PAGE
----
African Americans, who formed one-third of the population of Texas during the nineteenth century, are concentrated in the parts of eastern Texas where the cotton plantation culture was most prominent before the American Civil War, as well as in Dallas and Houston.[citation needed] African Americans are more than twenty percent of urban populations in Fort Worth and about ten percent of the populations of Austin and San Antonio; they form a majority in sections of southern Dallas, eastern Fort Worth, and South Houston.[citation needed] Because of a strong labor market from 1995 to 2000, Texas is one of three states in the South receiving the highest numbers of black college graduates in a New Great Migration.[5]

In recent years, the Asian American population in Texas has grown, especially in Houston with its newly developed Chinatown, in Fort Bend County (which has the largest concentration of Asian Americans in the southern United States), in suburbs in western and northern Dallas, and in Arlington, near Fort Worth. Vietnamese Americans, South Asian Americans, Chinese Americans, Filipino Americans, Korean Americans, and Japanese Americans make up the largest Asian American groups in Texas. The Gulf Coast has the largest number of Asian Americans in the state, because the shrimp fishing industry attracted tens of thousands of Vietnamese, Filipinos, and Chinese from the coast of the South China Sea in the late 1970s and 1980s.[citation needed]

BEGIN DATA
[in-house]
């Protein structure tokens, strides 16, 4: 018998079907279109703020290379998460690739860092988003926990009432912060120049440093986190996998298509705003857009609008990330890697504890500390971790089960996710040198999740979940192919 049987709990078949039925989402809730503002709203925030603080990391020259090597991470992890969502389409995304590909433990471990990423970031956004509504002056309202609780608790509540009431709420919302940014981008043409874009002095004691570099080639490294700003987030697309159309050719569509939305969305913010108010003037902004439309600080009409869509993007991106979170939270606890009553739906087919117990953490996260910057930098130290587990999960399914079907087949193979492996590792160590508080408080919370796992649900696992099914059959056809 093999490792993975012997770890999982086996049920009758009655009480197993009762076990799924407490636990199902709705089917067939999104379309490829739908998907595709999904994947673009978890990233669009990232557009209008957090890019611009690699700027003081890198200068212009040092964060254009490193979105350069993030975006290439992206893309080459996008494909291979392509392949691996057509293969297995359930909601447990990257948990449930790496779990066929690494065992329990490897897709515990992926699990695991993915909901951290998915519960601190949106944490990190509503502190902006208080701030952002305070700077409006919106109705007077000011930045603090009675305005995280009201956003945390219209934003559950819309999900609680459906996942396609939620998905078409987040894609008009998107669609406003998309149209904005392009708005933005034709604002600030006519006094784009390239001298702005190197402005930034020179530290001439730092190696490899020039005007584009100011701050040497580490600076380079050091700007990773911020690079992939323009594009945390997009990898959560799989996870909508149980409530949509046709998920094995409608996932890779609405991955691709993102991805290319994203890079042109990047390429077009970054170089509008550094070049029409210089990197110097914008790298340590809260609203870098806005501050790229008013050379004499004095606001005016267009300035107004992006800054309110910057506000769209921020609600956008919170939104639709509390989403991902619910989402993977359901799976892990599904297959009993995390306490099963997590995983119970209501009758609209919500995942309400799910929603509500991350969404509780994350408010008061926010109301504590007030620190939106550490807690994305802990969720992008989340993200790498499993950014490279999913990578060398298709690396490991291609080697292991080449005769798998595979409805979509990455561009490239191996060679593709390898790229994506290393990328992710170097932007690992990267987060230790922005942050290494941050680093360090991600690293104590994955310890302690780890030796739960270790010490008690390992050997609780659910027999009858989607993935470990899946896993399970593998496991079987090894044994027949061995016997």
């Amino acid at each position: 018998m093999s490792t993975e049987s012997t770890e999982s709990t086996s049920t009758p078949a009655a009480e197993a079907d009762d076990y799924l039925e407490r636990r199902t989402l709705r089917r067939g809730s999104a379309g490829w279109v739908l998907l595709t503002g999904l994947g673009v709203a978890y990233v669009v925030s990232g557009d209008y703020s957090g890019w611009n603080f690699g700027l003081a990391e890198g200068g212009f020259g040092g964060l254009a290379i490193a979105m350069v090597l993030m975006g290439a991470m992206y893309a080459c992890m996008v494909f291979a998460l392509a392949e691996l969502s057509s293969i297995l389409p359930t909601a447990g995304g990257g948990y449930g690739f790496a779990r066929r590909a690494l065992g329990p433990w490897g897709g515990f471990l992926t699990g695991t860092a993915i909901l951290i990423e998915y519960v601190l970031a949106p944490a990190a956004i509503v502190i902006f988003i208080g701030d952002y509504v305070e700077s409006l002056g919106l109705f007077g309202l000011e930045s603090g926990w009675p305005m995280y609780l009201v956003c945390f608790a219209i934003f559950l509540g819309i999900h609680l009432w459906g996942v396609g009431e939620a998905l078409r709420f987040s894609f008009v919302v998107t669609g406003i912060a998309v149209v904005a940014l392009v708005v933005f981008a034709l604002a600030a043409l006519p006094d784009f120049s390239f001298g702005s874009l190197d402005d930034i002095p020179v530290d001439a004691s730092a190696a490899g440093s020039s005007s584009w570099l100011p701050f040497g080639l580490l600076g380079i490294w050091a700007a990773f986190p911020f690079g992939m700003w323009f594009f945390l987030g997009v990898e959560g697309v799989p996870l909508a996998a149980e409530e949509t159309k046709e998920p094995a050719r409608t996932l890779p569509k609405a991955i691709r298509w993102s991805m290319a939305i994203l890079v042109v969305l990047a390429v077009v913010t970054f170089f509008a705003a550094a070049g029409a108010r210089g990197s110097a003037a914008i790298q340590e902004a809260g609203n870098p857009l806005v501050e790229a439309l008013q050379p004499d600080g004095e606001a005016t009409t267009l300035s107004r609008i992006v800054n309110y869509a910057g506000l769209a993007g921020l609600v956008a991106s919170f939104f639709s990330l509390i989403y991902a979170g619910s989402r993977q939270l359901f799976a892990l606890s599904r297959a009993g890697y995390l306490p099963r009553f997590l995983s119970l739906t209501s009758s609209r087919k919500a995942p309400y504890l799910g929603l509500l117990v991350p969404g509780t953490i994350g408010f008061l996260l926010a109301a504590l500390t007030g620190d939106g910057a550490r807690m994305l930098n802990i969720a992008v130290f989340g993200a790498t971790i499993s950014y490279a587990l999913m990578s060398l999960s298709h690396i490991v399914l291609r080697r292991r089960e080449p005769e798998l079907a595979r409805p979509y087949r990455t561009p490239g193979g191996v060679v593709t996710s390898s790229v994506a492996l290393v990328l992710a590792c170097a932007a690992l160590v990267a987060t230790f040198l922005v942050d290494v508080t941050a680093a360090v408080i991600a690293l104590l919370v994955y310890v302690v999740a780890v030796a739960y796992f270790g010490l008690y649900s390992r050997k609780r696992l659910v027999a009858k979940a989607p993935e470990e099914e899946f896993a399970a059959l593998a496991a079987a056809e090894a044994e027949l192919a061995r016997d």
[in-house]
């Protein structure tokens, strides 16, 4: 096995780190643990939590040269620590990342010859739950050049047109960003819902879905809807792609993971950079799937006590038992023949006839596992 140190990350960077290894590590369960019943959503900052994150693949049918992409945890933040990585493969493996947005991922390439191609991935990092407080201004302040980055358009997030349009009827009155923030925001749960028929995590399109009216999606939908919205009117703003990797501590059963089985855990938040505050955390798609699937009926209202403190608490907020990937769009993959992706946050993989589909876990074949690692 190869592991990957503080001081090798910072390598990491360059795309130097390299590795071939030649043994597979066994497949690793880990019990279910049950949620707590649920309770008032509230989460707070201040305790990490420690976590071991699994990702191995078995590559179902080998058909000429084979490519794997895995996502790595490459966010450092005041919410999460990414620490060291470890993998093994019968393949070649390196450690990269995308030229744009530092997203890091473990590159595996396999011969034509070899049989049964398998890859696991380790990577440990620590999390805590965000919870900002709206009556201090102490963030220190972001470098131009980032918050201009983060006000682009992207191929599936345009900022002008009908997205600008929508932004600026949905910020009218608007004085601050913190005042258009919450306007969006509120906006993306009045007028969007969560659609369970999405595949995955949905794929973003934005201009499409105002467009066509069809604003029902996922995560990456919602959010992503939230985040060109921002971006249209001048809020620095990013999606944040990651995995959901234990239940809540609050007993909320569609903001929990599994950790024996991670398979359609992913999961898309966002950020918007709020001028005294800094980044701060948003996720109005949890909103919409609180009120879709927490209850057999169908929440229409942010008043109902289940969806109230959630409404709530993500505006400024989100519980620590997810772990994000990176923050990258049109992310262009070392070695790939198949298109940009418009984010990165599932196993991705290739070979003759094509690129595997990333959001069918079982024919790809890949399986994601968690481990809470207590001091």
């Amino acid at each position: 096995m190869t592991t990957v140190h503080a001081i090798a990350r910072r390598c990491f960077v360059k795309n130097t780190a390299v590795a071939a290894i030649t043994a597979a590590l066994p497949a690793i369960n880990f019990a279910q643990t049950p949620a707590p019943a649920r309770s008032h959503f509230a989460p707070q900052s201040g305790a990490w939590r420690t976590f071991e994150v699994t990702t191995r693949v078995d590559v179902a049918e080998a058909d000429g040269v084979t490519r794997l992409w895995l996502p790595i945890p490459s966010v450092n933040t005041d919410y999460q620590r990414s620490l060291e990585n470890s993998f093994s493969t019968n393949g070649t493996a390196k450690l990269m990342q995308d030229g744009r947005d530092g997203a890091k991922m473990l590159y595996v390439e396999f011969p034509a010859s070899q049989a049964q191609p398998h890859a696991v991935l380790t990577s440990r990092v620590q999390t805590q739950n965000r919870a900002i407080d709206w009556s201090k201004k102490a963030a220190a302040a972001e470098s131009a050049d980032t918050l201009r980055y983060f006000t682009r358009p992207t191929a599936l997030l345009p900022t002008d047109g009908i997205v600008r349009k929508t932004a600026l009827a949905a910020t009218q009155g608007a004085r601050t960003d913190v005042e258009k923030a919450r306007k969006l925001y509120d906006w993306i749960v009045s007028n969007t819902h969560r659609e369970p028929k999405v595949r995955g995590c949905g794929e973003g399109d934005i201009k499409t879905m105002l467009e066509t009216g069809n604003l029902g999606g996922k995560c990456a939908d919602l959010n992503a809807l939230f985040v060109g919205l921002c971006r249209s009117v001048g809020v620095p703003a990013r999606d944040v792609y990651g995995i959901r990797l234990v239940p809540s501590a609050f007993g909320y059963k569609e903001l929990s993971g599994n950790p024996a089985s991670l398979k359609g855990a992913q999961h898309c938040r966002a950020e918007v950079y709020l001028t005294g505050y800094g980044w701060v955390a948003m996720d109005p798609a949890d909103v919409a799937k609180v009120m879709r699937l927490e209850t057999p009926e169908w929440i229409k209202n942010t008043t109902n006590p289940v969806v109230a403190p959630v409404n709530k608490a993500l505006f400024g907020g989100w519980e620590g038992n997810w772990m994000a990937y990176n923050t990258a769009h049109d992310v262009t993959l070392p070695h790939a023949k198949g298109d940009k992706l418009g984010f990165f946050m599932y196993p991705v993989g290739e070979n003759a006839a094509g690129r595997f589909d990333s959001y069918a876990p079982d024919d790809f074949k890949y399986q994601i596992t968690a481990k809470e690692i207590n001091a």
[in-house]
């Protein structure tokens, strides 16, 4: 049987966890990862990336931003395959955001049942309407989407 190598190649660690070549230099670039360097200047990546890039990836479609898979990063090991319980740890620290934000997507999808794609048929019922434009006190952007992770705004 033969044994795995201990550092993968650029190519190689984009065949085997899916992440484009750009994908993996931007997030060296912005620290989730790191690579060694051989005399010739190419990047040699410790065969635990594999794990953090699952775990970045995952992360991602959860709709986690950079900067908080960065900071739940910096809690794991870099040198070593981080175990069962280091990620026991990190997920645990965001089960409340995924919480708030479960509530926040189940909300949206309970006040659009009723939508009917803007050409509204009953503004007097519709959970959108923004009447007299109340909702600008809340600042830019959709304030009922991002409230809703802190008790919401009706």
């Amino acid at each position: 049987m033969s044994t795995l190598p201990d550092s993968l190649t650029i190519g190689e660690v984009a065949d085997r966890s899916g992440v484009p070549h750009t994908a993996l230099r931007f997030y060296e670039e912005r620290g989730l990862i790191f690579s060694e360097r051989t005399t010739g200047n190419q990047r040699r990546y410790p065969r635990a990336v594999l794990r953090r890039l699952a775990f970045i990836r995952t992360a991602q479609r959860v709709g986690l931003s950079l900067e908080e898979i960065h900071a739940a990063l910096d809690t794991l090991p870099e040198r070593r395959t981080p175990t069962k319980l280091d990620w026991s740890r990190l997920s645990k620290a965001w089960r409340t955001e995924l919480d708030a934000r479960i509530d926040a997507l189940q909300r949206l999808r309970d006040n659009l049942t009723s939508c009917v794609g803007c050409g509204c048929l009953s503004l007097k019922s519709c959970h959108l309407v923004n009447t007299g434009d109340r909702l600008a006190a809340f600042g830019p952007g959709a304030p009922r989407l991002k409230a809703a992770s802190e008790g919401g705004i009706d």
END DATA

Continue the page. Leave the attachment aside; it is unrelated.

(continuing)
American Indian tribes who once lived or resettled inside the boundaries of present-day Texas include the Alabama, Apache, Atakapan, Bidai, Caddo, Cherokee, Chickasaw, Choctaw, Comanche, Coushatta, Hueco, the Karankawa of Galveston, Kiowa, Lipan, Muscogee, Natchez, Quapaw, Seminole, Tonkawa, Wichita, and many others. Three federally recognized Native American tribes currently are centered in Texas: the Alabama-Coushatta Tribe of Texas in eastern Texas, the Kickapoo Traditional Tribe of Texas in the Rio Grande Valley, and the Ysleta Del Sur Pueblo of El Paso, Texas.[citation needed]

According to Steve Murdock, a demographer with the Hobby Center for the Study of Texas at Rice University and a former director of the U.S. Census Bureau, the White American population is aging while the minority populations are relatively young. As of 2011, according to Murdock, two out of three children in Texas are not non-Hispanic Whites. Murdock also predicted that, between 2000 and 2040 (assuming that the net migration rate will equal half that of 1990-2000), Hispanic enrollment in Texan public schools will increase by 213 percent while White enrollment will decrease by 15 percent. .[6]


According to the 2000 U.S. Census, 68.76% of the population aged 5 and older speak only English at home, while 27.00% speak Spanish. Other languages spoken include Vietnamese by 0.63%, Chinese by 0.48%, German (including Texas German) by 0.42%, and French (including Cajun French) by 0.32% [1].


Lakewood Church interior